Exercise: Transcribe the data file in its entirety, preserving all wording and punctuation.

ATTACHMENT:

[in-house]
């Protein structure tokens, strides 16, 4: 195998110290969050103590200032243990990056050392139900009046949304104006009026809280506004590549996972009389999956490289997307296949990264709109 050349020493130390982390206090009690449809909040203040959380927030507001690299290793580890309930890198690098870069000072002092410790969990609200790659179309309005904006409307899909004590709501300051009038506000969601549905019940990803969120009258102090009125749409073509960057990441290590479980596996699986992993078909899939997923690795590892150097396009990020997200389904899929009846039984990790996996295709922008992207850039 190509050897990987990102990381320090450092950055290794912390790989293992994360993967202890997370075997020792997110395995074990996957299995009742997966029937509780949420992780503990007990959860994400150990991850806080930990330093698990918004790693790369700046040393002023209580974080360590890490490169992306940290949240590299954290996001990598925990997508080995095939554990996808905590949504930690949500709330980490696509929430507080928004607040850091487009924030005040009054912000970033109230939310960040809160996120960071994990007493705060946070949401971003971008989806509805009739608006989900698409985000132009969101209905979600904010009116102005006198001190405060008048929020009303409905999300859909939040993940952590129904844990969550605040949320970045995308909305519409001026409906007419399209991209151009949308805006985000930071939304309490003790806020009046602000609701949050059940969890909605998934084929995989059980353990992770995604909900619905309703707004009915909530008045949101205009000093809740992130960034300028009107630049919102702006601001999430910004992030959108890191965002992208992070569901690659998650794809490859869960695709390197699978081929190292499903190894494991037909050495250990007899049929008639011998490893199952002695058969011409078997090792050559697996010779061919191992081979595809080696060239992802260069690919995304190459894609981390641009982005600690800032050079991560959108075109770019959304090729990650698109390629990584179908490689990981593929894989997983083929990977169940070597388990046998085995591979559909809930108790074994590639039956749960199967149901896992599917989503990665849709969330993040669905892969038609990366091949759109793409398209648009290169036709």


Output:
[in-house]
């Protein structure tokens, strides 16, 4: 195998110290969050103590200032243990990056050392139900009046949304104006009026809280506004590549996972009389999956490289997307296949990264709109 050349020493130390982390206090009690449809909040203040959380927030507001690299290793580890309930890198690098870069000072002092410790969990609200790659179309309005904006409307899909004590709501300051009038506000969601549905019940990803969120009258102090009125749409073509960057990441290590479980596996699986992993078909899939997923690795590892150097396009990020997200389904899929009846039984990790996996295709922008992207850039 190509050897990987990102990381320090450092950055290794912390790989293992994360993967202890997370075997020792997110395995074990996957299995009742997966029937509780949420992780503990007990959860994400150990991850806080930990330093698990918004790693790369700046040393002023209580974080360590890490490169992306940290949240590299954290996001990598925990997508080995095939554990996808905590949504930690949500709330980490696509929430507080928004607040850091487009924030005040009054912000970033109230939310960040809160996120960071994990007493705060946070949401971003971008989806509805009739608006989900698409985000132009969101209905979600904010009116102005006198001190405060008048929020009303409905999300859909939040993940952590129904844990969550605040949320970045995308909305519409001026409906007419399209991209151009949308805006985000930071939304309490003790806020009046602000609701949050059940969890909605998934084929995989059980353990992770995604909900619905309703707004009915909530008045949101205009000093809740992130960034300028009107630049919102702006601001999430910004992030959108890191965002992208992070569901690659998650794809490859869960695709390197699978081929190292499903190894494991037909050495250990007899049929008639011998490893199952002695058969011409078997090792050559697996010779061919191992081979595809080696060239992802260069690919995304190459894609981390641009982005600690800032050079991560959108075109770019959304090729990650698109390629990584179908490689990981593929894989997983083929990977169940070597388990046998085995591979559909809930108790074994590639039956749960199967149901896992599917989503990665849709969330993040669905892969038609990366091949759109793409398209648009290169036709």